Connecting the Commonwealth

Back in May, it was announced that the Commonwealth Secretariat, a volunteer coalition of the 54 Commonwealth countries, along with content management provider OpenText, would be collaborating to create a global content management system that connects people, organizations and governments across the Commonwealth.

Named Commonwealth Connects, the Web initiative will be unveiled at the Oct. 28 to 30 Commonwealth Heads of Government Meeting (CHOGM) in Perth, Australia.

“The idea is to harness the power of 21st Century Web technologies within the Commonwealth community,” says Richard Simpson, Project Executive from the Governance and International Development Division of the Commonwealth Secretariat.

More than 90 Commonwealth agencies and organizations and 200 Commonwealth-related Web sites are active on Commonwealth Connects, which is designed to digitally enhance communication and sharing of information unique to commonwealth countries.

In addition to Commonwealth Connects, OpenText has also worked with the recent G8 and G20 Summits. Alex Benay, vice-president of government relations at OpenText, says that some aspects of the project are similar to other government Web initiatives, but Commonwealth Connects differs because much of its content will be supplied by online community members, groups and organizations. “We’re really hoping that it becomes a participatory portal where other entities and groups are actually contributing the content and enriching the dialogue,” says Benay.

The ambitious portal was rolled out in only four months. While meticulous planning and resource gathering went into building the social platform, the relatively quick turnaround was largely thanks to its cloud-based technology, which makes the storage and flow of this large amount information possible. “We could not have deployed this in four months if it wasn’t cloud-based,” says Benay.  

According to Simpson, a big challenge designers faced was to make certain features and functions of the portal, like search engines, calendars and opportunities lists, work on cross-site across the Commonwealth.

The idea for Commonwealth Connects began with discussions, networking and finally a partnership between the Canadian Department of Foreign Affairs International Trade, OpenText and the Commonwealth Secretariat. “The whole thing was Canadian-led,” says Benay.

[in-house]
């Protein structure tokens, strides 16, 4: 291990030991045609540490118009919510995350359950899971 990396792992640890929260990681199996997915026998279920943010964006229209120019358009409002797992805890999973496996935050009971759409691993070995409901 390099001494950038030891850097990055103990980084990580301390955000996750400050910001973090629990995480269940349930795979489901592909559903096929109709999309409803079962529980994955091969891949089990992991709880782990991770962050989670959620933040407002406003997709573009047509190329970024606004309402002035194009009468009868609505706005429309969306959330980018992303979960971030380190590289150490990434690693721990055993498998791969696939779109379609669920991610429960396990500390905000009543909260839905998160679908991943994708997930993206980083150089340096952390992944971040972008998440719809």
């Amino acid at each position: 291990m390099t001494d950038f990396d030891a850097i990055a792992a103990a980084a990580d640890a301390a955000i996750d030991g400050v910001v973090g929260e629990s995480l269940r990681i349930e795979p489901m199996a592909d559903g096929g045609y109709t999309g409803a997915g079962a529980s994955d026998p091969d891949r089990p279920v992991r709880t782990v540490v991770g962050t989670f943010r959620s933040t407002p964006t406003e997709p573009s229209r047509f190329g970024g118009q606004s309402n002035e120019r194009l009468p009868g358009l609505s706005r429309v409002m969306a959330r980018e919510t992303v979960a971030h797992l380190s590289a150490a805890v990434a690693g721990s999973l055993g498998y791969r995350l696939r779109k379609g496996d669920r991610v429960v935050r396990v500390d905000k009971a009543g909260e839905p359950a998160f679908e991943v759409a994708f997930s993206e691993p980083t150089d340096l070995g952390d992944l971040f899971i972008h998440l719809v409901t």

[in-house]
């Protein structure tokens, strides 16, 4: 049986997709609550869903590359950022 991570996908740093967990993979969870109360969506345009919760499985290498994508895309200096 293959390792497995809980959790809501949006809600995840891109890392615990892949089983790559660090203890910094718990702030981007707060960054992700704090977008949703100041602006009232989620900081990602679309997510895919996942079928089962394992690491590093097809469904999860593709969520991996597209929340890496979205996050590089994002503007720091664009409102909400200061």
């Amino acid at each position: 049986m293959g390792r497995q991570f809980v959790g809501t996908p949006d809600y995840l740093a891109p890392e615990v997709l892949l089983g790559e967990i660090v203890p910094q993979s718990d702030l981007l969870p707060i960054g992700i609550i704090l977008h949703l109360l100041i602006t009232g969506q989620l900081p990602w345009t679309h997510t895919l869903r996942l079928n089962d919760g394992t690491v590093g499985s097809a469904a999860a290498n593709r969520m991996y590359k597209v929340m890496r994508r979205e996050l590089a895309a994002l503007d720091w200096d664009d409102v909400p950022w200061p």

While the head office that administered the project was based out of Ottawa and Canada has played a huge leadership role in creating the system, other Commonwealth countries like Jamaica, South Africa, Australia and Singapore have been essential to the project as well. “This was really designed by and for the Commonwealth,” says Benay. “There was not a single contribution from a non-Commonwealth country throughout this whole process.”

In addition to supporting the flow and sharing of information, Commonwealth Connects is also introducing different technologies, opportunities and Web-based platforms to those commonwealth countries without advanced IT capabilities.

Because Commonwealth Connects aims to engage nearly two billion Commonwealth citizens worldwide, there is great potential for intelligence-sharing and business opportunities among both established and emerging markets.

“This is an important tool for showcasing our core values, such as democracy and good governance,” says Simpson. “Commonwealth Connects will make it easier to work together.”

Benay adds that the initiative will be an empowering tool for social, democratic and economic change as well. “It will give smaller or lesser developed countries the chance to try out eGovernment and digital government programs that they wouldn’t have the people power or resources to create themselves,” he says.

In the next year or two, OpenText and the Secretariat plan on capitalizing on the power of the smart phone by making Commonwealth Connects available on every mobile platform throughout the commonwealth. “The first things people buy in a lot of these emerging markets are cellular devices,” says Benay. “In Africa, a lot of citizens may not own a home, but they do own a cell phone.”

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